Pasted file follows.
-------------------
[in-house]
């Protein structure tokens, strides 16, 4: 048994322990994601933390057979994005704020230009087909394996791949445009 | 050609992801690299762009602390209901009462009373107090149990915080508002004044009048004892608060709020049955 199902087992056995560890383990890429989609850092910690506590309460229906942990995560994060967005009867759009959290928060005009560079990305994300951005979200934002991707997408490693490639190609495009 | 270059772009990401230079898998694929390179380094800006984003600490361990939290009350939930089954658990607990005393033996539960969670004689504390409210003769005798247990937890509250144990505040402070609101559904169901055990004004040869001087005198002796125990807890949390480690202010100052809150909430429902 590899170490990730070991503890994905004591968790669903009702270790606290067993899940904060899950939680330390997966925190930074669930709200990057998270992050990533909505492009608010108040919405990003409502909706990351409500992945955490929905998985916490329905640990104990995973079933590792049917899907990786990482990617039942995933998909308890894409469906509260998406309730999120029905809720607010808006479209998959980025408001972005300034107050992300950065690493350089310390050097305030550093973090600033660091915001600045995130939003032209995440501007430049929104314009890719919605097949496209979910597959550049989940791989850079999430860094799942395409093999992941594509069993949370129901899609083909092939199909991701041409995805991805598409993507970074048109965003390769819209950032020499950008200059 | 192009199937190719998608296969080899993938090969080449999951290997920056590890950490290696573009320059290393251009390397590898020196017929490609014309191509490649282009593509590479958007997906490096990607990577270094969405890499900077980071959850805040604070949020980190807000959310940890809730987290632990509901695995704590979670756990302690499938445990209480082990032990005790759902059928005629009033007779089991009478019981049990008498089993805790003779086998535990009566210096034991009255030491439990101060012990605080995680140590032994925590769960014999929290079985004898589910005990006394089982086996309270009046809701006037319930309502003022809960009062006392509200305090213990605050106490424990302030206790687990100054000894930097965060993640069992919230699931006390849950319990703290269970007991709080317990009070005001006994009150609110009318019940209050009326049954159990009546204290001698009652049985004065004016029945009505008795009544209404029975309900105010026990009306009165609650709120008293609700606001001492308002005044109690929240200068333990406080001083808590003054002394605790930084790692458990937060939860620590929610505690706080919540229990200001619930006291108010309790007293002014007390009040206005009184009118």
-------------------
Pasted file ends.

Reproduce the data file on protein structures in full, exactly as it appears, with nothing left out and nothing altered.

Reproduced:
[in-house]
């Protein structure tokens, strides 16, 4: 048994322990994601933390057979994005704020230009087909394996791949445009 | 050609992801690299762009602390209901009462009373107090149990915080508002004044009048004892608060709020049955 199902087992056995560890383990890429989609850092910690506590309460229906942990995560994060967005009867759009959290928060005009560079990305994300951005979200934002991707997408490693490639190609495009 | 270059772009990401230079898998694929390179380094800006984003600490361990939290009350939930089954658990607990005393033996539960969670004689504390409210003769005798247990937890509250144990505040402070609101559904169901055990004004040869001087005198002796125990807890949390480690202010100052809150909430429902 590899170490990730070991503890994905004591968790669903009702270790606290067993899940904060899950939680330390997966925190930074669930709200990057998270992050990533909505492009608010108040919405990003409502909706990351409500992945955490929905998985916490329905640990104990995973079933590792049917899907990786990482990617039942995933998909308890894409469906509260998406309730999120029905809720607010808006479209998959980025408001972005300034107050992300950065690493350089310390050097305030550093973090600033660091915001600045995130939003032209995440501007430049929104314009890719919605097949496209979910597959550049989940791989850079999430860094799942395409093999992941594509069993949370129901899609083909092939199909991701041409995805991805598409993507970074048109965003390769819209950032020499950008200059 | 192009199937190719998608296969080899993938090969080449999951290997920056590890950490290696573009320059290393251009390397590898020196017929490609014309191509490649282009593509590479958007997906490096990607990577270094969405890499900077980071959850805040604070949020980190807000959310940890809730987290632990509901695995704590979670756990302690499938445990209480082990032990005790759902059928005629009033007779089991009478019981049990008498089993805790003779086998535990009566210096034991009255030491439990101060012990605080995680140590032994925590769960014999929290079985004898589910005990006394089982086996309270009046809701006037319930309502003022809960009062006392509200305090213990605050106490424990302030206790687990100054000894930097965060993640069992919230699931006390849950319990703290269970007991709080317990009070005001006994009150609110009318019940209050009326049954159990009546204290001698009652049985004065004016029945009505008795009544209404029975309900105010026990009306009165609650709120008293609700606001001492308002005044109690929240200068333990406080001083808590003054002394605790930084790692458990937060939860620590929610505690706080919540229990200001619930006291108010309790007293002014007390009040206005009184009118």